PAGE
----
Exploring Grief, Hope and Roots in Licia Canton’s Latest Collection of Short Stories

maxresdefaultBy Anna Ciampolini Foschi

A traumatic real-life experience provides the main inspiration for The Pink House and Other Stories, Licia Canton’s latest collection of short fiction. When the author was involved in a serious accident, she was confronted with a sudden loss of physical prowess and independence. Her temporary descent into powerlessness affected her deeply. Almost all the characters in her collection of short stories bear some emotional scars or are marginalized by age, ethnicity and other discriminatory factors. However, most of them keep their hope intact and refuse to surrender. The stories are told from the female perspective, since the protagonists are women, mothers or expecting mothers. Most are immigrants. Resilience, hope and family love are the strong and ultimately healing elements guiding them through their trials. In “The Motorcycle”, an old, frail immigrant man wants to renew his licence “to drive everything under the sun”. His stubbornness at first irritates the insurance agent, then moves her when it reminds her of her own immigrant grandfather.
In “Watching Them Laugh” three generations of women are sitting inside a coffee shop and sharing a piece of cake Their interaction is a metaphor for the immigrant experience.
The slice of cake that Nonna saves for her granddaughter is an understated celebration of the sacrifices, frugality and determination of first-generation immigrants.
Since several short stories are interconnected, Canton’s ability to develop a gradual, multi-layered exploration of human emotions is best revealed in two sets of related stories: “The Woman in the Red Coat” and “The Driver.” The author skillfully analyzes the feelings of both the victim and the culprit of a nearly fatal car accident. She allows both to express their suffering. This dual perspective fully acknowledges their humanity. The reader can understand and side with the victim’s anger and indignation but can also see how the car driver’s initial indifference and cowardice turns into guilt and deep depression. The other set, “In the Stacks” and “Massimiliano and Rita” starts with a casual exchange between two strangers that soon turns into an unlikely friendship. It is a well-constructed tale of two solitudes with a surprise ending. The sexual tension between the characters is very subtle but quite evident throughout the two segments of the narrative. The ambiance also highlights some interesting connotations of the Italian immigrants’ experience within a Francophone and Quebecois cultural context.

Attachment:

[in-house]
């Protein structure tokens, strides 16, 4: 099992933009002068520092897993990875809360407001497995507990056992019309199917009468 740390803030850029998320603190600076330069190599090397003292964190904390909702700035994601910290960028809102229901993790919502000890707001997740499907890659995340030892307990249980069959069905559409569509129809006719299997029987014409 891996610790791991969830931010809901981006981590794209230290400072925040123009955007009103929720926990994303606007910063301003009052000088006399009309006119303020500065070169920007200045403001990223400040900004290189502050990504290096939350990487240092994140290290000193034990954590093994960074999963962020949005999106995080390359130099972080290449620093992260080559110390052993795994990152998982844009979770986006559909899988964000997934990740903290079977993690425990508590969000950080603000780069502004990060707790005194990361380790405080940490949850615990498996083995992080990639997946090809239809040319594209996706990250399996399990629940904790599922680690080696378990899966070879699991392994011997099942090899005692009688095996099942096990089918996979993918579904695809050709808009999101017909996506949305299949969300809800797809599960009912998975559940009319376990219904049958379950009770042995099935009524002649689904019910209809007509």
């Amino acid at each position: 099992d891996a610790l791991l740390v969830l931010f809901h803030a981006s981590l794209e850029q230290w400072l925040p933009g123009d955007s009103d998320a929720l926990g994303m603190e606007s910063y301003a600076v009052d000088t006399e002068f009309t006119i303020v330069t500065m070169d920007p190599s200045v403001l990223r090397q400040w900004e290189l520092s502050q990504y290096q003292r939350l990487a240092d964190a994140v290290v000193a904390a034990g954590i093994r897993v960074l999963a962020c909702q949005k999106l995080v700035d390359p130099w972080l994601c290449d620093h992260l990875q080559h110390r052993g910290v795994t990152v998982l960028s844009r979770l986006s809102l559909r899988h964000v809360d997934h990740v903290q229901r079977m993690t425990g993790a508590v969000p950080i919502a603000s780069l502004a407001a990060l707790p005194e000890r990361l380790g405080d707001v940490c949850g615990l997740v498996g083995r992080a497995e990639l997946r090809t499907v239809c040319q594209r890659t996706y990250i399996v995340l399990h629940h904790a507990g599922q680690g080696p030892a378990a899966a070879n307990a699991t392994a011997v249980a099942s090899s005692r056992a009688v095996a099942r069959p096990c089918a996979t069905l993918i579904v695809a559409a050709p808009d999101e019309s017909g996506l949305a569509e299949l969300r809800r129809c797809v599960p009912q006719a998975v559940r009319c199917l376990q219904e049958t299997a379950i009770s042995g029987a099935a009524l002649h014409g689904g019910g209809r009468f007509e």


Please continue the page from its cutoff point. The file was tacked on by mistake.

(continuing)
The female characters and narrators in The Pink House are strong women, with their roots firmly planted in the rather conservative Italian immigrant culture. They can build their professional career and reclaim their own identity while still honouring their traditional values. In return, the family provides warmth and nurturing. However, some short-stories offer an acute insight into the pressure that women face in the professional field. In “Because of Leonard Cohen,” a woman writer experiences a writer’s block because of her bout of depression. She realizes that she needs to “take a leave” but feels pressured to perform. Her inability to keep up with the demands of her career leads to self-doubt and self-blaming. “Soft Pastels” follows a traumatized woman writer through her gradual healing and the rediscovering of her inspiration with the help of her therapist.
Licia Canton’s writing is deceptively simple. Her narrative flows so elegantly and is so enthralling that the reader is tempted to rush through it. However, the complexity of themes that surface through her stories is worth to pause and reflect on the deeper issues that the writer skillfully weaves into each tale.
Licia Canton is a writer, poet, literary critic and translator. She is the author of The Pink House and Other Stories, (2018) and Almond Wine and Fertility, (2008) and has co-edited ten anthologies. Her works have been widely published in international anthologies. She is the editor-in-chief of Accenti, a literary magazine published in Montreal. Licia Canton holds a Ph.D. from Université del Montréal and a M.A. from McGill University. She is the recipient of 2018 Prize Italia nel Mondo of the Fondazione Italia.

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